The time has come for a kernel interfacing library layer

Matthew Dillon dillon at
Sat May 7 10:00:24 PDT 2005

    Ok.  The time has come to implement the idea some of us have been 
    talking about on and off for the last year, and that is to implement a
    kernel-interfacing layer between libc and the system (rather then
    building the system call stubs into libc).

    This layer is going to take over the job of providing the system call
    API to the program.   It will also allow us to safely use more complex
    kernel interfaces, such as a shared-memory userland critical section
    for signal interlocks, shared memory access to things like the 'pid',
    and so forth, without breaking long-term forwards and backwards
    compatibility due to structural changes made in the system.

    This will give us the following features:

    * The ability to change system structures and system call effects without
      having to renumber system calls.

    * The ability to use shared memory between userland the kernel without
      breaking forwards and backwards compatibility.  i.e. only the layer
      itself would access the shared memory, program binaries would not.
      Again, an all-userland path.

    * The ability to implement 'system calls' that actually run entirely in
      userspace (the layer would JMP to code in the layer rather then JMP
      to code that calls int 0x80). 

    * The ability to implement (future) asynchronous-messaged system calls
      without userland being aware that the physical ABI into the kernel
      has changed.

    * And many other things.


    How will this work?  The concept is simple:  Instead of implementing
    system calls directly, all userland programs instead implement a 
    special named-section containing system call stubs.  This will be a
    BSS section (not contain actual code).  The kernel loader (and ld-elf
    when it loads things) will automatically detect the existance of the
    section and automatically mmap() the actual syscall layer into the 
    BSS space, as well as mmap() anything else that it needs for system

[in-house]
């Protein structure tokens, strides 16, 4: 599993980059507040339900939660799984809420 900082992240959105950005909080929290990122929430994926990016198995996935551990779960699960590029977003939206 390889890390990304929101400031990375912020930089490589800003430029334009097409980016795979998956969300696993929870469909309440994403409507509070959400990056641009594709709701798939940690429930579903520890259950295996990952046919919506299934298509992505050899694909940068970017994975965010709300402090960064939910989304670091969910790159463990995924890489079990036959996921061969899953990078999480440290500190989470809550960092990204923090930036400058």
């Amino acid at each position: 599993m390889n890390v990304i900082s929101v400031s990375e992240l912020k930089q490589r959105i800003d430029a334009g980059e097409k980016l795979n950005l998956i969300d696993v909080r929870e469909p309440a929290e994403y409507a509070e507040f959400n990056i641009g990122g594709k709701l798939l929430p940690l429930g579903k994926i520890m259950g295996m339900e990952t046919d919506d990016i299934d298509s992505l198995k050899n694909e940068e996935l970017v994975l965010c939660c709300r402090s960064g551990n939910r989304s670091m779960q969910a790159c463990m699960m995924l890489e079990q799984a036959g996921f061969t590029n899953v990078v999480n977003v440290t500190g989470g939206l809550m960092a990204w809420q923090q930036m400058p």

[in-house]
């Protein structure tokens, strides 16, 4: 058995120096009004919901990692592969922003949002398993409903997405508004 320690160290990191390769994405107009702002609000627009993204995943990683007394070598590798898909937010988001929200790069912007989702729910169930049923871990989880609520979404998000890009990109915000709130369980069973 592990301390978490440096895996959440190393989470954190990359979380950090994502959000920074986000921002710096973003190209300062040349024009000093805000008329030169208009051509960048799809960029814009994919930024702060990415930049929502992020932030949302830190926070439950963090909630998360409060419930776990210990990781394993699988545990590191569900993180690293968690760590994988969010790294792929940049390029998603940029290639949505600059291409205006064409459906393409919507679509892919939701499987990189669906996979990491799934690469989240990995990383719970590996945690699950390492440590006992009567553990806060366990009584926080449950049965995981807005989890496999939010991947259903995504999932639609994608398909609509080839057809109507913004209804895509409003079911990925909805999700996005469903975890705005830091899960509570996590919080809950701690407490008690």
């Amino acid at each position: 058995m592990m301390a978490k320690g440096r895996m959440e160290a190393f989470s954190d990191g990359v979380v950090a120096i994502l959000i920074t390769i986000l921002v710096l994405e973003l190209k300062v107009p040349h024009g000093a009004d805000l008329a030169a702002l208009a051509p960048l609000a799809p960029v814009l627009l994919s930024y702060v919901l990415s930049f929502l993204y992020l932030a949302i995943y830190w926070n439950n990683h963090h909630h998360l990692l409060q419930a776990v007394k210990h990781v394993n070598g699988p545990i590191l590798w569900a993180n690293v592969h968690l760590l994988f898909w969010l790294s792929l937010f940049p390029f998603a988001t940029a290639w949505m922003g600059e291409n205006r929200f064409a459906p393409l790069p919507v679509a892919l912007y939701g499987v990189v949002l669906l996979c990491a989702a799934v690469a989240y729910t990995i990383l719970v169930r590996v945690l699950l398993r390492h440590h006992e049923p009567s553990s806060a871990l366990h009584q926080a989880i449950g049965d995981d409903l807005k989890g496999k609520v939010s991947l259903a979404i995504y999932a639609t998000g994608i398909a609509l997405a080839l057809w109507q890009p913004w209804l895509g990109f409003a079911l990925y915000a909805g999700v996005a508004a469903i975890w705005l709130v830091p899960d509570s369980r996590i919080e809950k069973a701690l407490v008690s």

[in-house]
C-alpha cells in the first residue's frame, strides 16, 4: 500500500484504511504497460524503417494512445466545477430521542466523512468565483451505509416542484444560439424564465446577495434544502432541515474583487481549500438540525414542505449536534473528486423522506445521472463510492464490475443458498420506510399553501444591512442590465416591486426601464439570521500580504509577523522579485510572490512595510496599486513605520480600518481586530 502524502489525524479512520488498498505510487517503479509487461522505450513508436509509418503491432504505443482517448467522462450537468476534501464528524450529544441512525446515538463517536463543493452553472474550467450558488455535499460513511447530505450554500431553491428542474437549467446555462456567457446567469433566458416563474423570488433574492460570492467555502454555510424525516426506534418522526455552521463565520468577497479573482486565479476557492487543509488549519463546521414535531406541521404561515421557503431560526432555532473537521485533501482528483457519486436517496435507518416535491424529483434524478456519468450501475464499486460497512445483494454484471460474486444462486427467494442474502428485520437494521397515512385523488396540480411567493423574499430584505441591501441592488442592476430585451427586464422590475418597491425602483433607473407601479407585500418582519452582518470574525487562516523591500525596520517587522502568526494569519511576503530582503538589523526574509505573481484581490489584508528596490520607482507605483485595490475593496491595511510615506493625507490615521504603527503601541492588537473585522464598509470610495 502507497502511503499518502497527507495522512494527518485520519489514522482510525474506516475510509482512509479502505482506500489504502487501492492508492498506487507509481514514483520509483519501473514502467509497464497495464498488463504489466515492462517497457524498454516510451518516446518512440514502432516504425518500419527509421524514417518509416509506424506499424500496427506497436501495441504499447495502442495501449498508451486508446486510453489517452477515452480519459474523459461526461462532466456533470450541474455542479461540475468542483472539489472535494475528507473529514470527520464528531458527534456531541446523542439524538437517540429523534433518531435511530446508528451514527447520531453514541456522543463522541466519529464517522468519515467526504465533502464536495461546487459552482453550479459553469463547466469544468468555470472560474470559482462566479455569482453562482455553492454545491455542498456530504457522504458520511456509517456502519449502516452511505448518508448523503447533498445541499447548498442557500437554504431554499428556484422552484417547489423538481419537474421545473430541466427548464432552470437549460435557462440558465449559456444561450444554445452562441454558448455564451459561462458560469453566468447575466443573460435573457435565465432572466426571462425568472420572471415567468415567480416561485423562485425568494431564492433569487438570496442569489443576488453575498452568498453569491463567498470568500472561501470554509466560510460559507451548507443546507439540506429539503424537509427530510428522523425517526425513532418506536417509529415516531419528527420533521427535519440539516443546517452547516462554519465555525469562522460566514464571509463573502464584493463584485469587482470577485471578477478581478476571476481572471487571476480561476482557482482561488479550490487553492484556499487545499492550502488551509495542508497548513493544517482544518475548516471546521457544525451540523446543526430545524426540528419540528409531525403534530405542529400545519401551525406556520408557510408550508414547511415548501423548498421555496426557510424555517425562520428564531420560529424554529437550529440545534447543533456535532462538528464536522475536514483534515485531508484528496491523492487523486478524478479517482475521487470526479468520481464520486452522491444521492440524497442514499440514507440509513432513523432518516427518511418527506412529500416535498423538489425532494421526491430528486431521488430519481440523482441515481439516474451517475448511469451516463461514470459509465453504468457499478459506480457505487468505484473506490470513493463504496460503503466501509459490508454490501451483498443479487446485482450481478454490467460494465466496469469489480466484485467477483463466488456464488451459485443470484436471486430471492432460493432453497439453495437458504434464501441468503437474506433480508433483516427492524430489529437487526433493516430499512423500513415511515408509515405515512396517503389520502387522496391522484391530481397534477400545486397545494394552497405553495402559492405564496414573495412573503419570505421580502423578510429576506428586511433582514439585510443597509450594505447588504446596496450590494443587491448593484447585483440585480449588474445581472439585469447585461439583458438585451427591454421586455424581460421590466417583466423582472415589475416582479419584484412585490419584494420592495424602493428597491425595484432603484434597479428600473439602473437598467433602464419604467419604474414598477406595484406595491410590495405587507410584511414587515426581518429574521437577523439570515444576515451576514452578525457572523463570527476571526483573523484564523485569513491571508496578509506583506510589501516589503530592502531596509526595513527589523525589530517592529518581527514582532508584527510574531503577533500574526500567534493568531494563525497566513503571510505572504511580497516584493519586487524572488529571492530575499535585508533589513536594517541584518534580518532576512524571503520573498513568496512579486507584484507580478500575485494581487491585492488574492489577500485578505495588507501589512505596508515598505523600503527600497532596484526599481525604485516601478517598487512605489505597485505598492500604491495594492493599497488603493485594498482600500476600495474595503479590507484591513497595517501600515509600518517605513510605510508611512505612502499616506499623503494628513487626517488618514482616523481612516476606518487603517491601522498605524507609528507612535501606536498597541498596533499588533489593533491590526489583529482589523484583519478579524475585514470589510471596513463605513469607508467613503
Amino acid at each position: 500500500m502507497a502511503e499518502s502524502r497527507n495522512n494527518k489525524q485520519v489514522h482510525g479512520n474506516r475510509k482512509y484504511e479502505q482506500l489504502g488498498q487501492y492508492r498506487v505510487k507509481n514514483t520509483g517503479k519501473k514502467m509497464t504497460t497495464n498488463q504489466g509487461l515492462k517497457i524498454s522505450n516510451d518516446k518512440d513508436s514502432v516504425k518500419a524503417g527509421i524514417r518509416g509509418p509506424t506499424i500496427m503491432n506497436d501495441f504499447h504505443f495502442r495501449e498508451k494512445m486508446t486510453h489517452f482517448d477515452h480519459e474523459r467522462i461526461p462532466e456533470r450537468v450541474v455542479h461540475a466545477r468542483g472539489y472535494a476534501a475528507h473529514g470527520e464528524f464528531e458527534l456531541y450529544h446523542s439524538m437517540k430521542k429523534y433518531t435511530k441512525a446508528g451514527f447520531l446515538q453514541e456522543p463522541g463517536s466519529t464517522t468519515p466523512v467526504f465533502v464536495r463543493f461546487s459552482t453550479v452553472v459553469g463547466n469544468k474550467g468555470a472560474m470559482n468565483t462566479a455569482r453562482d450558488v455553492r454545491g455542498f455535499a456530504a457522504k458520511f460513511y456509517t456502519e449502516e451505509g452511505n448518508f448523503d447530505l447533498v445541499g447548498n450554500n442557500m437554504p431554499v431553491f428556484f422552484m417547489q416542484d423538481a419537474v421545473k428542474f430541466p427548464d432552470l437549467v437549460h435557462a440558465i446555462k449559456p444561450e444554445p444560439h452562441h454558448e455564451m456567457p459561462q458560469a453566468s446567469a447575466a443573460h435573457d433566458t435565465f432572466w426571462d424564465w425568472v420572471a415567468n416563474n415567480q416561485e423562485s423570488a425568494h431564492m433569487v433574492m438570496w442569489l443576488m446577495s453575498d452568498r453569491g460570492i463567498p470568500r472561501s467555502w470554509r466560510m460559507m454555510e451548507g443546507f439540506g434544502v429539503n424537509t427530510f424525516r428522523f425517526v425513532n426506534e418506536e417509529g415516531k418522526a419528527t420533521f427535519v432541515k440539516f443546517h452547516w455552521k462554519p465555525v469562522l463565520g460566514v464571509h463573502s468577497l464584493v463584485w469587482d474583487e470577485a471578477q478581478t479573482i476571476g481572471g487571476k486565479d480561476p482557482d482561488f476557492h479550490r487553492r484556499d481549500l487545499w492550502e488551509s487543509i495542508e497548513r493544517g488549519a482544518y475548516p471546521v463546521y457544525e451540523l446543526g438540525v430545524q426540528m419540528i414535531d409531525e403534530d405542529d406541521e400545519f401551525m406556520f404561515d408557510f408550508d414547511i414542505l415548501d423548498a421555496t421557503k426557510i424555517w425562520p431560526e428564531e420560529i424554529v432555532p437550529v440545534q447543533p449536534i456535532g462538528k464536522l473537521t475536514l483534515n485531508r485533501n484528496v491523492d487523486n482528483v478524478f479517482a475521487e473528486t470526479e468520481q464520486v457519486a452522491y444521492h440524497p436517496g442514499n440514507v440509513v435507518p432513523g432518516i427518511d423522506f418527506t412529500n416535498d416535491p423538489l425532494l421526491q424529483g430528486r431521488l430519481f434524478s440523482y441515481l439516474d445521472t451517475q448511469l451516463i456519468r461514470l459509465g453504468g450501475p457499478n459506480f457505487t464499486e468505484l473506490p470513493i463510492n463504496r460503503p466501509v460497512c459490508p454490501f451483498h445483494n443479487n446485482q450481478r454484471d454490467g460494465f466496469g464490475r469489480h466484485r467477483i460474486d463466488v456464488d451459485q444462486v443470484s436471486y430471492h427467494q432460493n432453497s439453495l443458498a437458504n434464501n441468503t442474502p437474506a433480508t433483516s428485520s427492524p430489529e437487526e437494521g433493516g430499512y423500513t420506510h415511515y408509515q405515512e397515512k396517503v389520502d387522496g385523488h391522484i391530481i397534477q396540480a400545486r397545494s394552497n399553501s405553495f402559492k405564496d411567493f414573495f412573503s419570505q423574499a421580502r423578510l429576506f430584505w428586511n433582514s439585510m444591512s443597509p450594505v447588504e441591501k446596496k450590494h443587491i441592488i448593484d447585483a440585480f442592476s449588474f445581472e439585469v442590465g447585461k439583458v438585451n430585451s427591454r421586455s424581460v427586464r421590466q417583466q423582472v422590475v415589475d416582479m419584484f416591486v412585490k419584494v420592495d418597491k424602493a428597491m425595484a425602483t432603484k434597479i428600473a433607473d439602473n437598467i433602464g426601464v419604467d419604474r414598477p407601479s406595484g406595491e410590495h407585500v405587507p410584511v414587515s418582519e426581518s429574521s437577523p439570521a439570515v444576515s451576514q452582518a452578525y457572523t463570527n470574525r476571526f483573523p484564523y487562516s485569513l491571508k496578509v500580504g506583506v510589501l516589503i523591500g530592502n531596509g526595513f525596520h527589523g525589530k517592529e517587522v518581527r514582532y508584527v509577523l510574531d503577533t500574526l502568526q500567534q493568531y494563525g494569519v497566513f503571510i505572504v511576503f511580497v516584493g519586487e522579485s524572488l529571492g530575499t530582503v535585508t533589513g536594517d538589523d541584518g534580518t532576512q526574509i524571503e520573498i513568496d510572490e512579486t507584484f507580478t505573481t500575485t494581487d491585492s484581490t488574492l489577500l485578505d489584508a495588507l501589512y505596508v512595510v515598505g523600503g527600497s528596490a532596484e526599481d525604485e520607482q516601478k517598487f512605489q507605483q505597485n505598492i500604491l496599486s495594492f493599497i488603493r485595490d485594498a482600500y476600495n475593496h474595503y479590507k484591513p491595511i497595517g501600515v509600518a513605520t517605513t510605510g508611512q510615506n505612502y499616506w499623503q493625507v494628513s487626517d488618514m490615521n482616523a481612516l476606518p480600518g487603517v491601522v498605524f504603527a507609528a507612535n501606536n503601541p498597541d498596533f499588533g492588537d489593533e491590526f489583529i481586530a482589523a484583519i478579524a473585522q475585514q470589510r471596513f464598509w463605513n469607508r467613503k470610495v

interfacing (any additional mmap()'d sections will be not be directly
    visible to userland.  Userland only sees the stub table).

    The kernel will select the layer file that it maps in based on the ABI
    version of the userland program verses the ABI version of the kernel.

    This theoretically means that we can make any old program work with any
    new kernel by building the correct layer, independant of both the
    original program's and the original kernel's compilation.  This also
    means that we can make any new program work with any old kernel through
    the same means.

    Joerg, to make this work I need two other things:

    * We need to have the kernel automatically setup the initial TLS

    * We need to reserve some fixed positive-offset space in the TLS
      to hold a pointer to errno and other things that the layer might
      need to manage.  Since the layer is simply going to be mmap()'d and
      not dynamically linked, it cannot use the standard TLS variable space
      itself.  The layer may need some meta-data (basically one generic
      pointer's worth) to e.g. store a pointer to the shared memory area
      or to other interfacing aspects, private to the layer.

      The biggest piece of the puzzle here is storing a pointer to errno
      at a fixed %gs:POSITIVE_OFFSET so the syscall layer can actually
      set errno.

    The benefits of this are huge.

					Matthew Dillon 
					<dillon at xxxxxxxxxxxxx>

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